The FBI identified has Jerry Serrato as the gunman who killed a psychologist at a Texas veterans’ hospital on Tuesday.
Here’s what you need to know:
1. Serrato Previously Worked at the VA Clinic
Serrato, 48, had been employed at the El Paso, Texas, clinic as a desk clerk in 2013, though the incident that led to the alleged shooting may have taken place outside of the clinic itself.
Serrato allegedly killed VA psychologist Timothy Fjordbak, 63, on the fourth floor of the clinic before taking his own life.
2. The Two Had Words at a Grocery Store
FBI special agent Doug Lindquist said Fjordbak filed a complaint against Serrato after the two happened to run into each other at a grocery store.
According to Lindquist:
Mr. Serrato approached Dr. Fjordbak, who did not recognize him, and he made a verbal threat.
Lindquist said the threat that prompted Fjordbak to file a complaint against Serrato was “something to the effect” of, “I know what you did and I will take care of that.”
3. The VA Is ‘Deeply Saddened’
According to a statement issued by the Department of Veterans Affairs, the investigation is ongoing.
In April, a shooting spree at nearby Fort Hood in Killeen, Texas, killed four people, including the gunman, injuring 16. In 2009, a separate incident also at Fort Hood resulted in the deaths of 13 people. All three incidents — the shooting at Fort Bliss and both at Fort Hood — were carried out by Army veterans.
Here’s the full statement from The Department of Veterans Affairs:
“The Department of Veterans Affairs is deeply saddened by the tragic situation that has occurred in El Paso, and we are actively working with our partners at Fort Bliss to investigate this matter. We will continue to cooperate fully with military and civilian authorities at Beaumont Army Medical Center. The safety and continued care of our Veterans and the staff will be our focus throughout this situation.”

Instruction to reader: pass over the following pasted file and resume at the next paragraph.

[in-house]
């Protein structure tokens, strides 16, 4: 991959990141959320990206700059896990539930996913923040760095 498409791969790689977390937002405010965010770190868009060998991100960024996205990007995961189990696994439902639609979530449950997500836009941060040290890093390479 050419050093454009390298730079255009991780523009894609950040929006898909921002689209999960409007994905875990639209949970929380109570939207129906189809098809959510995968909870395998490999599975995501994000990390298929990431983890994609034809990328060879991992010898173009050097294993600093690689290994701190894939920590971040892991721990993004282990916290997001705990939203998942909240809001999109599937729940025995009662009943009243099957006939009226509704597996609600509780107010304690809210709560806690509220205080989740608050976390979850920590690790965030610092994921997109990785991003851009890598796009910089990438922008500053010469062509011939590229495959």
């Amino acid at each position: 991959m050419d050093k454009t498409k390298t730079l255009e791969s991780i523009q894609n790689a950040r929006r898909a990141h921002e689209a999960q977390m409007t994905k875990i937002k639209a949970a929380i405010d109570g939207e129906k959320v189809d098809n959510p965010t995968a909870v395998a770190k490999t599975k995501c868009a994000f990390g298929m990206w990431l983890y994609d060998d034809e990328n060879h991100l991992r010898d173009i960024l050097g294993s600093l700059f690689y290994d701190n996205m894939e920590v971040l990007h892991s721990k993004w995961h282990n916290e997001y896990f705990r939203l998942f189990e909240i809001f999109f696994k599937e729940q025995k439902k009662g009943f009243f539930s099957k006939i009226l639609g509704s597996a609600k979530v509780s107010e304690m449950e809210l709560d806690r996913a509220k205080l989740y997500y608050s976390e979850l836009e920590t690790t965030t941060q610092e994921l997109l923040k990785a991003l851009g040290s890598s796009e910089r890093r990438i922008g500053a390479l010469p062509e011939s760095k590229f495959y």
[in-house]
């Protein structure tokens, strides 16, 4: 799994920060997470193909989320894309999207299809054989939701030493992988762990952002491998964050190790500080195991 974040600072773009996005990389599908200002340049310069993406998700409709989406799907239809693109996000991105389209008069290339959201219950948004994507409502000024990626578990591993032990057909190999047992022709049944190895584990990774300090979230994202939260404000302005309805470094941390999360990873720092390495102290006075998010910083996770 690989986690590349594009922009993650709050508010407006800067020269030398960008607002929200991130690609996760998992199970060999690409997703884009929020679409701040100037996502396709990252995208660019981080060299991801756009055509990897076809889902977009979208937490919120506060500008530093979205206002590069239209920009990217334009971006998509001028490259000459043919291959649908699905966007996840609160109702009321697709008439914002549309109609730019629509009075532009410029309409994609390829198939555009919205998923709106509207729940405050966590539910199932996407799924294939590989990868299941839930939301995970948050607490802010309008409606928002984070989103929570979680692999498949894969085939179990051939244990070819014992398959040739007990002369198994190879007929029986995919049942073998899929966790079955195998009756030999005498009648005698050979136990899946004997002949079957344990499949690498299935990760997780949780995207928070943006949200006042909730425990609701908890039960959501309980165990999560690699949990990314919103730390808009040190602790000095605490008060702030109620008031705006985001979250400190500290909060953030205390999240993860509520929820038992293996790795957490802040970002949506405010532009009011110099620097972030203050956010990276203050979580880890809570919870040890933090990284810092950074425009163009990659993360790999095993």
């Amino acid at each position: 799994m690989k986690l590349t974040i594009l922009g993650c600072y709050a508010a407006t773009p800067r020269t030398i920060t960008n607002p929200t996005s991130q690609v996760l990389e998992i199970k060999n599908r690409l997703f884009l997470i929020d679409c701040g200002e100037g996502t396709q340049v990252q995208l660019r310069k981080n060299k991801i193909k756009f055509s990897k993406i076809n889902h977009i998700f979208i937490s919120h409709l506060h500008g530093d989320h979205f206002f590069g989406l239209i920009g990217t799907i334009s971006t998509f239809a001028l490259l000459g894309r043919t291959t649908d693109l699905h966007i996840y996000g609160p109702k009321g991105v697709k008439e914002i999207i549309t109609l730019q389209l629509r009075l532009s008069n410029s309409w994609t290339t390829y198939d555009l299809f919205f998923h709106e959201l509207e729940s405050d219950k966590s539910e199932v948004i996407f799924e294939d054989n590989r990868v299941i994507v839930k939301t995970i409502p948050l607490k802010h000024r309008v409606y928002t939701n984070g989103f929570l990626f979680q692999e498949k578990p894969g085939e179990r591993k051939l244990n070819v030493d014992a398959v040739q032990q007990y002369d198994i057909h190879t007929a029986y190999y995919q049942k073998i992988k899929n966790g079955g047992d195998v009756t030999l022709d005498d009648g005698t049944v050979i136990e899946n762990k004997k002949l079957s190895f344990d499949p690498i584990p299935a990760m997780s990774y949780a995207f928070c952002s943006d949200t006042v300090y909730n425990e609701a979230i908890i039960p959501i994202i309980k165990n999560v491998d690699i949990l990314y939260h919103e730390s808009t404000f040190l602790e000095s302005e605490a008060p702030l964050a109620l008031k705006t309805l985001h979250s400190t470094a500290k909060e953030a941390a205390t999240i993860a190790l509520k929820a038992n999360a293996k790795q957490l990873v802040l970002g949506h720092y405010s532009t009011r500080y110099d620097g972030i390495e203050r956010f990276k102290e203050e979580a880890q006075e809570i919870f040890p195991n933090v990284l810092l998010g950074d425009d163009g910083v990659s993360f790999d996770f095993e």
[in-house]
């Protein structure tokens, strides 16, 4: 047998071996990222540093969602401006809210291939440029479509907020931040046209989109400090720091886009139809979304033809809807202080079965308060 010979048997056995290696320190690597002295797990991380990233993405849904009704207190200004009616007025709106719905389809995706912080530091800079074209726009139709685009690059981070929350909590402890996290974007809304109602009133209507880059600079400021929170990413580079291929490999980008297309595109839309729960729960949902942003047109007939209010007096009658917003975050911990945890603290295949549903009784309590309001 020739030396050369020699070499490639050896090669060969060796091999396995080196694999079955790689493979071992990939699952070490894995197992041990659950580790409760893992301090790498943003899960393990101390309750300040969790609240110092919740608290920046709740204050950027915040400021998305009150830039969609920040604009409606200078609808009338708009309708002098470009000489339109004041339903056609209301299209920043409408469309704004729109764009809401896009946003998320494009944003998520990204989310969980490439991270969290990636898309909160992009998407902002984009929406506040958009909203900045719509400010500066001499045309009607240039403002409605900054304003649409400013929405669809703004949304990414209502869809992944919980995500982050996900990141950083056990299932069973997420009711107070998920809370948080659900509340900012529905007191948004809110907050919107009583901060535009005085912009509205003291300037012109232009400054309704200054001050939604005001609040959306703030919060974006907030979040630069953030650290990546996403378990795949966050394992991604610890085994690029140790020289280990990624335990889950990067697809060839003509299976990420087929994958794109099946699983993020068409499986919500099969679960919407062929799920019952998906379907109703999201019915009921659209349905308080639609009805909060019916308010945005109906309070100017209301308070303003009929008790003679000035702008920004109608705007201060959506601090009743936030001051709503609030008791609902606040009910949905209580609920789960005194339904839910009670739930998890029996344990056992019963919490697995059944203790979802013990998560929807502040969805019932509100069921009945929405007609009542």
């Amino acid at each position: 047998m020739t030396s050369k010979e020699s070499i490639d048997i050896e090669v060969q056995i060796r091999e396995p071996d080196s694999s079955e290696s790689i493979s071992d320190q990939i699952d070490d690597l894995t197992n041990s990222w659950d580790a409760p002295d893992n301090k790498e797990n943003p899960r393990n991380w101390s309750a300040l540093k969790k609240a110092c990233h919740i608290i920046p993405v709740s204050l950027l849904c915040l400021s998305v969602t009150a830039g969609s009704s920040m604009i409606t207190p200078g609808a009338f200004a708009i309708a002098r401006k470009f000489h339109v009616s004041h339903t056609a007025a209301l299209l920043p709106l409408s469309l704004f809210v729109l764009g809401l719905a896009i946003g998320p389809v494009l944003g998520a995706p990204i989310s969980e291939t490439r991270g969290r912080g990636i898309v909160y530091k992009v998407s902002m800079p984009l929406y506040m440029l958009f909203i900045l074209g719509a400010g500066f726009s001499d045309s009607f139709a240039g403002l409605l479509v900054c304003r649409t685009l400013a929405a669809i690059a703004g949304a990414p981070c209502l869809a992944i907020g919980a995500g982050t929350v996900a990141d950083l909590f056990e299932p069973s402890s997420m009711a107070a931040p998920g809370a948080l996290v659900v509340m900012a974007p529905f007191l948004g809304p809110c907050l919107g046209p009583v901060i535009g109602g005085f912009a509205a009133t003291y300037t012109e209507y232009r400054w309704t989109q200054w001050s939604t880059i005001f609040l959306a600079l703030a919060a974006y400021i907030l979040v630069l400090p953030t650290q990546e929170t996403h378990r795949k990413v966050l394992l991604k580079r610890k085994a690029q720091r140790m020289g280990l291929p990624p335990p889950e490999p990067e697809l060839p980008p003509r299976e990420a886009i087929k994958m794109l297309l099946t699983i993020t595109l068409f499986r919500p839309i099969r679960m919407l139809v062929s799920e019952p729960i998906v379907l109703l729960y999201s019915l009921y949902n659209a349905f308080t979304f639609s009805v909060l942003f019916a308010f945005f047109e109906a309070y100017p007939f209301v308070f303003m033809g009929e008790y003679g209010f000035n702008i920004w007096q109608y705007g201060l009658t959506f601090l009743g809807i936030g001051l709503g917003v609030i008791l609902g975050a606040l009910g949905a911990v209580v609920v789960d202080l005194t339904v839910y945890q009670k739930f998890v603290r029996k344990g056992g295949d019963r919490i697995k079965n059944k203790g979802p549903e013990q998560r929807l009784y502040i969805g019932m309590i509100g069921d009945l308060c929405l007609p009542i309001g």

4. Security at the Base is Being Scrutinized
A security assessment is underway at the clinic in the wake of the shooting, said As the VA hospital’s acting director, Peter Dancy, told The New York Times, security at the clinic is currently being assessed following the incident.
The clinic was filled with patients and staff when the when the shooting happened, four months after Fort Bliss Commanding Officer Maj. Gen. Stephen Twitty said new security measures would be implemented after a military assessment found that the base was not in compliance with directives handed down by the Department of Defense.
Sutton Smith, a worker at the VA clinic, told The Times that a “code white” was issued, indicating an active shooter and that he “hid with about a dozen people in a locked room with the lights off for some two hours.”
5. Violence on Military Bases May Be on the Rise
Serrato, who served in Iraq, received a medical discharge from the Army in 2009, according to reports. That same year, the U.S. Army Center for Health Promotion and Preventive Medicine released a study that said the number of major crimes on military bases have risen quite a bit since 2003.
According to the study, as was reported by Slate, rates of arrests for violent crimes like murder, rape, assault, and arson increased considerably between 2007 and 2008, driven in part by mass shootings such as the 2009 shooting at Fort Hood.
Both shooting incidents at Fort Hood and Tuesday’s murder at Fort Bliss were allegedly carried out by Army veterans. Two of those allegedly responsible, Army Specialist Ivan Lopez in 2009 and Serrato, had served in Iraq. Both committed suicide before being apprehended.
The National Center for PTSD also notes that, “Although PTSD is associated with an increased risk of violence, the majority of Veterans and non-Veterans with PTSD have never engaged in violence.”
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